GS EXCLUSIVE: Interview with David Barrett, Director of Fire with Fire

Fire_with_Fire_FilmPoster.jpegGeek Syndicate recently spoke to the director of the new Bruce Willis movie Fire with Fire out now in cinemas.

You can find the review of the film HERE in which we talk about the action thriller starring Bruce Willis, Josh Duhamel and Rosario Dawson. The director has come from a stunt background working on dozens of movies over the years.

GEEK SYNDICATE –You have come from quite an amazing and varied stunt background looking at your film career. How do you think this helped you move into the director’s chair?

DAVID BARRETT – Well man, it has been invaluable you know from the time that I was a little kid my dad was Burt Reynolds and Paul Newman’s stunt double so I had been on the sets of movies like Canonball Run, Hooper, and Smokey and the Bandit and I was able to see how these directors tackled the action. To me just growing up that way and looking at sequences and how you are visually going to capture it was invaluable. My dad’s best friend was Paul Newman so he was my god father and to be able to break down scripts and understand characters like he did then to actually apply the character to the action so the action was informing the audience on who that character was is what became my process. So I got to work with Stephen Spielberg on Jurassic Park and talked about sequences with him and why I would do what I do.I also worked with Roger Donaldson, the Wachowski’, and 2nd unit directors like David Ellis.  I was really was able to get educated in terms of production, performance, and I was given examples of guys who were very successful at it, and guys who weren’t  so it was absolutely invaluable, especially on this movie because I don’t know if you know this but we shot this movie in 20 days.

GS – Wow! No I didn’t know that, that’s amazing.

DB – So, I’m on a show right now called The Mentalist which I’m directing and this show we shoot in eight days.To  give you a better example Once Upon a Time is another TV show here in America and you shoot that show from 9-10 days and it’s 44 pages. We had a script that’s 106 pages, no standing sets, a crew that doesn’t know each other, zero money, and you know to shoot that in twenty days is insane.

GS – So how close was the finished film to the original script when you got it?

DB – Not real close, because the script had been around for a little bit of time but due to budget constraints and time constraints it had to shift and change a little bit. Once the actors got on board and I convinced them to get on board there was some changes, but really…it changed a fair amount.

GS –One of the things I loved was when the two hit men did the sniper attack across the range from one motel to the other one. There was some really nice new visuals in there, is that something that you thought up yourself ?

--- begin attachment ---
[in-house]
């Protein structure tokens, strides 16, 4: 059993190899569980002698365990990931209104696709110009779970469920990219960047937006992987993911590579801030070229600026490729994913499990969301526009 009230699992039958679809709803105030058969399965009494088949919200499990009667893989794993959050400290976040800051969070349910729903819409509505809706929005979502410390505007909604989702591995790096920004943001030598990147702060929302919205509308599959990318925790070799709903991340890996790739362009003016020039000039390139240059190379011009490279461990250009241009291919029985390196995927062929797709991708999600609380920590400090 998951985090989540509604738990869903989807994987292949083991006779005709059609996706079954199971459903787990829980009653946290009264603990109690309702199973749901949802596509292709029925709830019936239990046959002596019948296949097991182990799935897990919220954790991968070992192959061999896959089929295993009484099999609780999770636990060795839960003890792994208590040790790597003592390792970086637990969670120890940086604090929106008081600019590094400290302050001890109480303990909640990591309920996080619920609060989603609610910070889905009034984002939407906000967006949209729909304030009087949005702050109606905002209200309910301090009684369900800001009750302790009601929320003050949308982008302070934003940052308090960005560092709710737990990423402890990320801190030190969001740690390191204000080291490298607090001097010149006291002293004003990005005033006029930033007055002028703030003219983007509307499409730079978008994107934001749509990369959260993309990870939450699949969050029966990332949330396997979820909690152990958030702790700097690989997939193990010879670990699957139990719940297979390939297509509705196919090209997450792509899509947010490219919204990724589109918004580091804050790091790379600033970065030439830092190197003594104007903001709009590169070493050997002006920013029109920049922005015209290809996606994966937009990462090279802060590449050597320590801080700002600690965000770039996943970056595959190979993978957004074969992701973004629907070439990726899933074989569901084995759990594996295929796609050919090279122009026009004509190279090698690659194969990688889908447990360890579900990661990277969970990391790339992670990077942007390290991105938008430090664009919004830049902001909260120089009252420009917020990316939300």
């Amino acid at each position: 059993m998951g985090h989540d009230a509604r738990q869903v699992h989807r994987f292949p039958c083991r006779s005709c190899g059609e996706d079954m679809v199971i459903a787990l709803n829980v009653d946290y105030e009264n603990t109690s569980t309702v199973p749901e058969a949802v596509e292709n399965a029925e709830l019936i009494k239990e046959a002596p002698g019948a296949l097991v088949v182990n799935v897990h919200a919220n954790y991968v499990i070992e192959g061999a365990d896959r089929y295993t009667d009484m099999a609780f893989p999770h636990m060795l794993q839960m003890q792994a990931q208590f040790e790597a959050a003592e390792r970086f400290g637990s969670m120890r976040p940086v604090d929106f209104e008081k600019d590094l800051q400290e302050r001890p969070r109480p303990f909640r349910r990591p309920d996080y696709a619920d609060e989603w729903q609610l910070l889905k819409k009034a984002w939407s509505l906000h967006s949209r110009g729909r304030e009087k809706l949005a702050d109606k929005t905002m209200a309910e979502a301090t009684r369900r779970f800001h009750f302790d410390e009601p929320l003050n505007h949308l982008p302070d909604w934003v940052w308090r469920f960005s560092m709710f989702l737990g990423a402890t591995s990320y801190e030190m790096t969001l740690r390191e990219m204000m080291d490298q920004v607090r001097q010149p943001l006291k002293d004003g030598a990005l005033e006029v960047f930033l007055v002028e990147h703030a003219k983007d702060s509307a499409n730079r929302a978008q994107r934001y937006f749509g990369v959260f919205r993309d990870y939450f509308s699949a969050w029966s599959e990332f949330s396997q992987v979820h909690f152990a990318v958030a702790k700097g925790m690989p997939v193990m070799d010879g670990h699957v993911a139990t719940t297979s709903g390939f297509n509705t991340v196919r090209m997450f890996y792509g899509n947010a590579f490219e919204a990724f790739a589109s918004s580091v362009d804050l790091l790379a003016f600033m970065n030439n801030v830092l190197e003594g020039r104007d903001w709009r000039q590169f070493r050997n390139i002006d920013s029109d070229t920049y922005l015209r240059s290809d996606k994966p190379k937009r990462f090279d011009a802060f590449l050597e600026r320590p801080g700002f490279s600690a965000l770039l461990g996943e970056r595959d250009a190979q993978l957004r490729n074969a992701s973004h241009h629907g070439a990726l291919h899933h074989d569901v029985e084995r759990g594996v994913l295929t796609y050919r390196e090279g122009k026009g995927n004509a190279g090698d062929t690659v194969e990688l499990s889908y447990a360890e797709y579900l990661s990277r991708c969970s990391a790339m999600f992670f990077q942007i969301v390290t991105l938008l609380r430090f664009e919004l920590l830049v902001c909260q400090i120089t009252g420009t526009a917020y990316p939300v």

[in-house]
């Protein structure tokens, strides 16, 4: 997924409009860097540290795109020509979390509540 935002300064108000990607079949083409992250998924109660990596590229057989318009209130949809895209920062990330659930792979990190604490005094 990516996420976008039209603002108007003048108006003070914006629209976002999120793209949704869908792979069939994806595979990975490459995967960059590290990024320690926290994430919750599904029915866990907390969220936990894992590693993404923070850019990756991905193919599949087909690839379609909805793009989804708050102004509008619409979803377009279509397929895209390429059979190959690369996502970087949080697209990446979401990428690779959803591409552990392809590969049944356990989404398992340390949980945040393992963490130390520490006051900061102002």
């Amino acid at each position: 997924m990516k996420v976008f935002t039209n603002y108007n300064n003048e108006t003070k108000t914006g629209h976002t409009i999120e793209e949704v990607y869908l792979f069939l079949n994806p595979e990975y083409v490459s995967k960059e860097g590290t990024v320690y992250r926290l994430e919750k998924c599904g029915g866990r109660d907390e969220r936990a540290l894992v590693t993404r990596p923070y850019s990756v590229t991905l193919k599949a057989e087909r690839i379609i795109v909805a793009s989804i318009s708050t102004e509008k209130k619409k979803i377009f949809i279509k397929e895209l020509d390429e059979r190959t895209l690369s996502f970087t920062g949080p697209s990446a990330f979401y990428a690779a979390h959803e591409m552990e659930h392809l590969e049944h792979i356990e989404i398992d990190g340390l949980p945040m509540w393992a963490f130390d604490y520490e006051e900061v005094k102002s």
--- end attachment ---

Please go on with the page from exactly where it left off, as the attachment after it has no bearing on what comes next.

DB – I love this question.  I set out to do a movie I felt that was going to be a 50 – 40 day shoot. All of a sudden I get there and it’s two weeks prep and a 20 day shoot and I’m thinking ‘oh my god do I do this movie or not ?’. This is career suicide you know? How am I going to be able to do this when everyone is telling everybody this is going to be an action movie? Looking at the first couple of acts, there is really nothing going on in terms of action, when you read it on the page, there is a sniper that shoots her, that’s it! So how am I going to make that exciting? I knew that was my first kind of action sequence so I knew I had to draw the audience in right from the beginning and I couldn’t just think about being in a hotel parking lot and all of a sudden we just start shooting coverage on a sniper. He pulls the trigger and you cut to a window breaking and that’s an action sequence? Its not, and it’s not scary, it’s not spooky, it doesn’t put the audience in a seat. So what really drove this idea was how do I get the audience in the seat? How do I put any girl that is in there as if she’s on the end of the barrel? How do I make the guys feel like they have to save the girl they love, the love of their life and they have no idea where the bullet is coming from? And I wanted it to be raw, you see the movie how the action shifts points of view? It shifts because I wanted the viewer in the seat of danger, because if they feel it then they will go along for the ride. If you can make Jeremy vulnerable enough then they will root for him. If I make it real enough, it becomes relatable; if it becomes relatable it becomes commercial.  That shot I tried to explain to everybody in the two weeks of prep that we had, what my vision was, and no one could understand it. So what we did is we took a little remote control helicopter, attached a camera to it, and the producers didn’t even believe in it. So what I did is I showed up early one day for work and we got that sequence. I took the helicopter and flew it across this grassy field, and essentially got the plate for that and I stitched it together in the movie. In that sequence I operated the camera, I was also driving the Bronco, we had to do everything we possibly could to make the movie. But Remington Chase helped me get that sequence together and Greg Cramer, who I am now doing another move with them called Sanctuary. I had to convince everybody. They could not imagine it therefore they couldn’t get behind it which is why I showed up three hours early before work and we tried to do something kind of special. I am telling you it is so fun to watch the audience watch that sequence, because from that moment on they are in.